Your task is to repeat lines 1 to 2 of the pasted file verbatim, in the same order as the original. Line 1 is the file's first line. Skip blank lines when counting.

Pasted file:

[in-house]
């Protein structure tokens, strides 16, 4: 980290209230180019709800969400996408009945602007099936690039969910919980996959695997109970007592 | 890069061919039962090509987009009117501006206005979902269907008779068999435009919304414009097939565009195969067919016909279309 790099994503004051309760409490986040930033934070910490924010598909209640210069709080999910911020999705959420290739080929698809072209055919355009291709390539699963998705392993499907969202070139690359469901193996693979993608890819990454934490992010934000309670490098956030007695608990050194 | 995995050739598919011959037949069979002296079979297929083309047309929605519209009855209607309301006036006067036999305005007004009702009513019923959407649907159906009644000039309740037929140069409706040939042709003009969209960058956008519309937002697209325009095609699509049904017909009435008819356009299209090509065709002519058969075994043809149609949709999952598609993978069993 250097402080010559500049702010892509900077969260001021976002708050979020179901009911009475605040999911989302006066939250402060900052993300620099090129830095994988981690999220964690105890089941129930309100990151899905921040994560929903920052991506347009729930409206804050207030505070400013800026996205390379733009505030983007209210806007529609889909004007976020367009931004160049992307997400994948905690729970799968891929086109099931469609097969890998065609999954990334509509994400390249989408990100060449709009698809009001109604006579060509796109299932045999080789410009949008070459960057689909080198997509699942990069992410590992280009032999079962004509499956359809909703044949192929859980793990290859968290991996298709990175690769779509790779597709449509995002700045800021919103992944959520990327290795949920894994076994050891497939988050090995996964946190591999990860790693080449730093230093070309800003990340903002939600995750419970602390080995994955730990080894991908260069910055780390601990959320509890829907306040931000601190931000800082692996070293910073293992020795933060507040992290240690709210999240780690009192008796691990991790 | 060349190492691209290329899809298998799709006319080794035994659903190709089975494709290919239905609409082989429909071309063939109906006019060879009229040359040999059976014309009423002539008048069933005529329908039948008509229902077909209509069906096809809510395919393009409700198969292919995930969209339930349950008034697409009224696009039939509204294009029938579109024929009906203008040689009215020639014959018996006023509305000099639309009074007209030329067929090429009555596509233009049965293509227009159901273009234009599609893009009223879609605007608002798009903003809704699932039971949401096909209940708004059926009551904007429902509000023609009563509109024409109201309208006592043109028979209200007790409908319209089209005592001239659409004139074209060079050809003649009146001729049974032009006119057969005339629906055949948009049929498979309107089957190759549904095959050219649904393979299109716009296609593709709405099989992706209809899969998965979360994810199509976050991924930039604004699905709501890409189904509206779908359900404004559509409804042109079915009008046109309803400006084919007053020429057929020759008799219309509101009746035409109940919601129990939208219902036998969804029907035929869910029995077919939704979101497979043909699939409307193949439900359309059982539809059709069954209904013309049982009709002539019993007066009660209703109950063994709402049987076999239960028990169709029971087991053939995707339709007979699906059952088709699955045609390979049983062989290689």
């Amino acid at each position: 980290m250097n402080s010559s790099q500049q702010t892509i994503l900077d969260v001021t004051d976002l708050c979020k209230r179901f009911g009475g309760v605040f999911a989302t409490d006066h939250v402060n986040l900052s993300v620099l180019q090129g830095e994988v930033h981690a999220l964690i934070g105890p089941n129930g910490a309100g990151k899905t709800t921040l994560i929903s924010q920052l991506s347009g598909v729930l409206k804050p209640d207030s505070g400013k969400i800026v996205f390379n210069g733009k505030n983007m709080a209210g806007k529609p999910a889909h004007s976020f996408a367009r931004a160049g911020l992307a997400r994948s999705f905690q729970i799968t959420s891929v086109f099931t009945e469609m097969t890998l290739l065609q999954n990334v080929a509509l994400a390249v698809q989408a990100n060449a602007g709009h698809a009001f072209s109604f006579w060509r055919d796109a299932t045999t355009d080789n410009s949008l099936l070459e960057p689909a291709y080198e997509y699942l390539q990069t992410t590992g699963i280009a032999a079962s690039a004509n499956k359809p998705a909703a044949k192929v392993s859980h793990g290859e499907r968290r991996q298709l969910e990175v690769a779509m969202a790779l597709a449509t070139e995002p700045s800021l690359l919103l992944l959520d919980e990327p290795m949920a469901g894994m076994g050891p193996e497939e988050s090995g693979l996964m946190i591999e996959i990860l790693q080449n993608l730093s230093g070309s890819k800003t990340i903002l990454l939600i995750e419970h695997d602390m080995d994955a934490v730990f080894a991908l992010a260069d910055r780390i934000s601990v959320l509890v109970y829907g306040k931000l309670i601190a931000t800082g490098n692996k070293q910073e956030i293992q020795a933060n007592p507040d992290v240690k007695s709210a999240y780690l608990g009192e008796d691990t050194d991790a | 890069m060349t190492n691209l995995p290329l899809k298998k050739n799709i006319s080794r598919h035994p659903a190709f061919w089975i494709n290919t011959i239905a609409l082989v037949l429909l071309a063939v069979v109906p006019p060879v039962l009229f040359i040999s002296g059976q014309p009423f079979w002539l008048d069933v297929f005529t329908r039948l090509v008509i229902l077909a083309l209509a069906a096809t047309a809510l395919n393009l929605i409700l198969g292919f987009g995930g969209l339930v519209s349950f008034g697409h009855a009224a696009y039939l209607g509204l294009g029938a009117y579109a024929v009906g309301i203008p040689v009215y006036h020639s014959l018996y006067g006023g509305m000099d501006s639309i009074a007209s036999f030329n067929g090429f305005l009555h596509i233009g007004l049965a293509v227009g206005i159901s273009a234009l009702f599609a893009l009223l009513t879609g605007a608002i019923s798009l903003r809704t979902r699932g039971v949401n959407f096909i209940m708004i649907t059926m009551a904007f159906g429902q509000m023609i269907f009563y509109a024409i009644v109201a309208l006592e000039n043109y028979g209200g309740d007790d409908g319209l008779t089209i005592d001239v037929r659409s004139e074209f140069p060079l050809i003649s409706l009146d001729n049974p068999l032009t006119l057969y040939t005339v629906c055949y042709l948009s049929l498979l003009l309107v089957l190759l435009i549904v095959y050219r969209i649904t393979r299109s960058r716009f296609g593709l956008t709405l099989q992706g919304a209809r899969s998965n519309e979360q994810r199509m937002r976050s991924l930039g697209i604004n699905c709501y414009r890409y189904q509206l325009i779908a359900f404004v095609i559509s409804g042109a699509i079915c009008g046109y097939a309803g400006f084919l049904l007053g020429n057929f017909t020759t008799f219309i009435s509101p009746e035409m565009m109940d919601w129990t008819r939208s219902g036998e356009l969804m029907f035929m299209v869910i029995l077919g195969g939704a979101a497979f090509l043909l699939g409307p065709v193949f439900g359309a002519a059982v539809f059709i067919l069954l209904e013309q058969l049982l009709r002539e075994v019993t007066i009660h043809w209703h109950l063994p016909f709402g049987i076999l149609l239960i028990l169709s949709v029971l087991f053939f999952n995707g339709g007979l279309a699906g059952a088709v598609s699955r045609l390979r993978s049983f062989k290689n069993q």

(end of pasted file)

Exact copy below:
[in-house]
């Protein structure tokens, strides 16, 4: 980290209230180019709800969400996408009945602007099936690039969910919980996959695997109970007592 | 890069061919039962090509987009009117501006206005979902269907008779068999435009919304414009097939565009195969067919016909279309 790099994503004051309760409490986040930033934070910490924010598909209640210069709080999910911020999705959420290739080929698809072209055919355009291709390539699963998705392993499907969202070139690359469901193996693979993608890819990454934490992010934000309670490098956030007695608990050194 | 995995050739598919011959037949069979002296079979297929083309047309929605519209009855209607309301006036006067036999305005007004009702009513019923959407649907159906009644000039309740037929140069409706040939042709003009969209960058956008519309937002697209325009095609699509049904017909009435008819356009299209090509065709002519058969075994043809149609949709999952598609993978069993 250097402080010559500049702010892509900077969260001021976002708050979020179901009911009475605040999911989302006066939250402060900052993300620099090129830095994988981690999220964690105890089941129930309100990151899905921040994560929903920052991506347009729930409206804050207030505070400013800026996205390379733009505030983007209210806007529609889909004007976020367009931004160049992307997400994948905690729970799968891929086109099931469609097969890998065609999954990334509509994400390249989408990100060449709009698809009001109604006579060509796109299932045999080789410009949008070459960057689909080198997509699942990069992410590992280009032999079962004509499956359809909703044949192929859980793990290859968290991996298709990175690769779509790779597709449509995002700045800021919103992944959520990327290795949920894994076994050891497939988050090995996964946190591999990860790693080449730093230093070309800003990340903002939600995750419970602390080995994955730990080894991908260069910055780390601990959320509890829907306040931000601190931000800082692996070293910073293992020795933060507040992290240690709210999240780690009192008796691990991790 | 060349190492691209290329899809298998799709006319080794035994659903190709089975494709290919239905609409082989429909071309063939109906006019060879009229040359040999059976014309009423002539008048069933005529329908039948008509229902077909209509069906096809809510395919393009409700198969292919995930969209339930349950008034697409009224696009039939509204294009029938579109024929009906203008040689009215020639014959018996006023509305000099639309009074007209030329067929090429009555596509233009049965293509227009159901273009234009599609893009009223879609605007608002798009903003809704699932039971949401096909209940708004059926009551904007429902509000023609009563509109024409109201309208006592043109028979209200007790409908319209089209005592001239659409004139074209060079050809003649009146001729049974032009006119057969005339629906055949948009049929498979309107089957190759549904095959050219649904393979299109716009296609593709709405099989992706209809899969998965979360994810199509976050991924930039604004699905709501890409189904509206779908359900404004559509409804042109079915009008046109309803400006084919007053020429057929020759008799219309509101009746035409109940919601129990939208219902036998969804029907035929869910029995077919939704979101497979043909699939409307193949439900359309059982539809059709069954209904013309049982009709002539019993007066009660209703109950063994709402049987076999239960028990169709029971087991053939995707339709007979699906059952088709699955045609390979049983062989290689």